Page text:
Carver (automobile)

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Carver One from the front
Carver One from the rear

The Carver is a tilting three-wheeled vehicle using an automatic balancing technology to balance the passenger compartment under all conditions. The first commercial Carver product, the Carver One, was designed to seat two people, and manufactured and distributed by Carver Europe (formerly named Vandenbrink) in the Netherlands. In June 2009 Carver Europe declared bankruptcy due to lack of demand at its 30,000 euro price, and ceased commercial production and sales.[1][2] As of 2011, the technology is owned and licensed by Carver Technology.

Design and specification[edit]

The Carver vehicle combines aspects of a motorcycle and a car, both in appearance and design. Like many microcars, the Carver has three wheels and the controls of a normal car. The three-wheel Carver One is said to have the comfort, controls and stability of a normal car while showing the dynamic cornering behaviour of a motorcycle.[citation needed] The Carver can be driven by anyone with a normal car driver's license in the European Union, though other countries outside of the EU may not allow this.[citation needed] In most countries the taxation follows the motorcycle guidelines.

The dimensions are 3.4 m (11 ft) long by 1.3 m (4.3 ft) wide by 1.4 m (4.6 ft) high, giving it a low slim profile, similar to a motorcycle.[citation needed] It weighs 640 kg (1,410 lb), about half the weight of a medium size car or three to four times the weight of most motorcycles. The Carver One can tilt up to 45 degrees while turning. This is not based on how far the wheel is rotated, but on how much cornering force is applied to it.

The Carver has a 660 cc 4-cylinder 16-valve engine with a turbo intercooler giving a power output of 65 bhp (48 kW) at 7,500 rpm and a maximum torque of 100 N·m (74 lb·ft) at 4,000 rpm. An option is available to upgrade the ECU to give 85 bhp (63 kW) output (this option was never released). The transmission is a 5-speed manual with reverse, and all wheels are equipped with ventilated disk brakes. The front wheel is slightly larger than the rear wheels (at 17" to 15").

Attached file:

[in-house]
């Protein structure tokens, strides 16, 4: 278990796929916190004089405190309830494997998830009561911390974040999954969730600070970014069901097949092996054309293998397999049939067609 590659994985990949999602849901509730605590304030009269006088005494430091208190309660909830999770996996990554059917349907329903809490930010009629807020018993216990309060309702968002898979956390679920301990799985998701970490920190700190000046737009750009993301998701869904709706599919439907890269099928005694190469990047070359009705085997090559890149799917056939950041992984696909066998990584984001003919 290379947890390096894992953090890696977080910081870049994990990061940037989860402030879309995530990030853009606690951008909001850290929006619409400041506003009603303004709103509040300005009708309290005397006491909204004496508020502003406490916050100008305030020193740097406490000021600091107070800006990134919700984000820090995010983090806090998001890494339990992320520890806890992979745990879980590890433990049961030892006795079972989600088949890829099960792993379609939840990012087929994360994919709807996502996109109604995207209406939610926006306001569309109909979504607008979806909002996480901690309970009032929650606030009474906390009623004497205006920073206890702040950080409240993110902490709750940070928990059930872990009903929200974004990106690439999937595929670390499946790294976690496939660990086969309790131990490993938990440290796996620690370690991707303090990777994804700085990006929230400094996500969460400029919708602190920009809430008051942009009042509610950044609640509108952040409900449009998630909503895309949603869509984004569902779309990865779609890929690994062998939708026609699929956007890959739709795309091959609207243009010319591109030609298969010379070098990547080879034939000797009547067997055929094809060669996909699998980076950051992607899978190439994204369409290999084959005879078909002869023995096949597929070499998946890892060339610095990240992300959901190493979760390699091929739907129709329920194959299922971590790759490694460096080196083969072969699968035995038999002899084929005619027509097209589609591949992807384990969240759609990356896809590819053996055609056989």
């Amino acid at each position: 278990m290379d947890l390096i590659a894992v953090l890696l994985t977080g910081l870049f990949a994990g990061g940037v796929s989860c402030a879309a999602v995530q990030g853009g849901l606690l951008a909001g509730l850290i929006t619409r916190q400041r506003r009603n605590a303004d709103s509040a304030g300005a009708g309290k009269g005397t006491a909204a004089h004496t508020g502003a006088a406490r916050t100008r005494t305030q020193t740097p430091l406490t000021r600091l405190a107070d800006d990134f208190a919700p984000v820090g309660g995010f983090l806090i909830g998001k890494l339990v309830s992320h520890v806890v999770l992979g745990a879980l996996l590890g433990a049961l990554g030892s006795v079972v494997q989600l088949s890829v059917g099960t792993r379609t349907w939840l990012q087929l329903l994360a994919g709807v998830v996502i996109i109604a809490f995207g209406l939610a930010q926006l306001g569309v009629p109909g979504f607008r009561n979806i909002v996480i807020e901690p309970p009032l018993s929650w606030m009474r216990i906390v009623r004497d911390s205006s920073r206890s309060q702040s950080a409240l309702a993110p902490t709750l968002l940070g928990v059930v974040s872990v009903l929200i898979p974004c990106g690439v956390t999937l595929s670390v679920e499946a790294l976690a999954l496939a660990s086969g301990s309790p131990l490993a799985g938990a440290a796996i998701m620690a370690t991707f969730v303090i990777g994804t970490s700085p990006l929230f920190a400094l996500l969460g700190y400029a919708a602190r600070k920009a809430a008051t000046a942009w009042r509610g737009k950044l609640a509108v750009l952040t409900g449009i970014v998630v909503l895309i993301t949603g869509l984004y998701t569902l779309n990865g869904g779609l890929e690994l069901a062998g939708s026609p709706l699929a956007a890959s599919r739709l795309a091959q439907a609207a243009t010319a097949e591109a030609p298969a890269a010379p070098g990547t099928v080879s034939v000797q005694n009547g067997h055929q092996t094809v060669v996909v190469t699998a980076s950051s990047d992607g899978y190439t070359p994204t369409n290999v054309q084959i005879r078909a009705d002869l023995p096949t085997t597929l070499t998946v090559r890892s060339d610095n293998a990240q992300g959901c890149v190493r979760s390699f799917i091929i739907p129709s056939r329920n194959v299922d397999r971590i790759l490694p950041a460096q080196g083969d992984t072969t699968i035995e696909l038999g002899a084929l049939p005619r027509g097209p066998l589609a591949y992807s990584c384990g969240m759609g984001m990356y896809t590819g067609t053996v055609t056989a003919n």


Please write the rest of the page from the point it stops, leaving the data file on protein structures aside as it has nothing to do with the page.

The Carver One, as standard, has a top speed of 185 km/h (115 mph). The acceleration of 0–100 km/h in 8.2 seconds (0 to 60 mph in 8 seconds),[3] is slow compared to most motorcycles and average for a passenger car (a Toyota Camry has a similar acceleration).

The Carver One was assembled in Germany by ACÜ and officially launched at the Geneva Motor Show on 7 March 2007.

Dynamic Vehicle Control system[edit]

The unique property of the Carver One is its automatic balancing "Dynamic Vehicle Control" system, which is said to allow full stability under almost all circumstances. Thanks to this DVC technology its cornering behaviour is said to feel natural and pleasant.

In 2007 it was announced that a California company called Venture Vehicles would be producing the VentureOne, a vehicle using Carver's DVC system. The VentureOne was to be produced in three models: the e50 hybrid, the Q100 high performance hybrid, and the EV all electric.[4][5] In December 2008 Venture Vehicles was renamed Persu Mobility.[6][7] Persu Mobility continued to hold an exclusive license in North America to produce vehicles using the DVC system[8] and began pre-registration for a vehicle with an internal combustion engine called the Persu V3, to be available in 2014.[9] Persu has also planned future production of a plug-in hybrid.[10] The DVC system also is licensed to PAL-V who are developing a full-fledged flying and driving vehicle.[11] The DVC system has been demonstrated on a self-balancing ATV.[12]

Flying car[edit]

The PAL-V (Personal Air and Land Vehicle) is an autogyro developed from the Carver. It made its first flight in April 2012.[13][14]

Reception[edit]

The Carver One has been reviewed by various celebreties in various shows: In 2002 journalists Karl Tsigdinos and Conor Feehan got the chance to pilot the original Carver One on the ITV motoring program Drive!.[15]

On BBC's Top Gear programme in 2002, Jeremy Clarkson said, "I have to say, absolute hand on heart, I’ve never had so much fun in a car, really and truthfully, and I don’t think I’d ever tire of it."[16][17] Shortly thereafter the Carver One also featured in a special video of Jeremy Clarkson called "Shoot-out." He announced the vehicle to be "the most fun you can have."[18]

Jenson Button tested the Carver One in 2004.[19]

See also[edit]

References[edit]

External links[edit]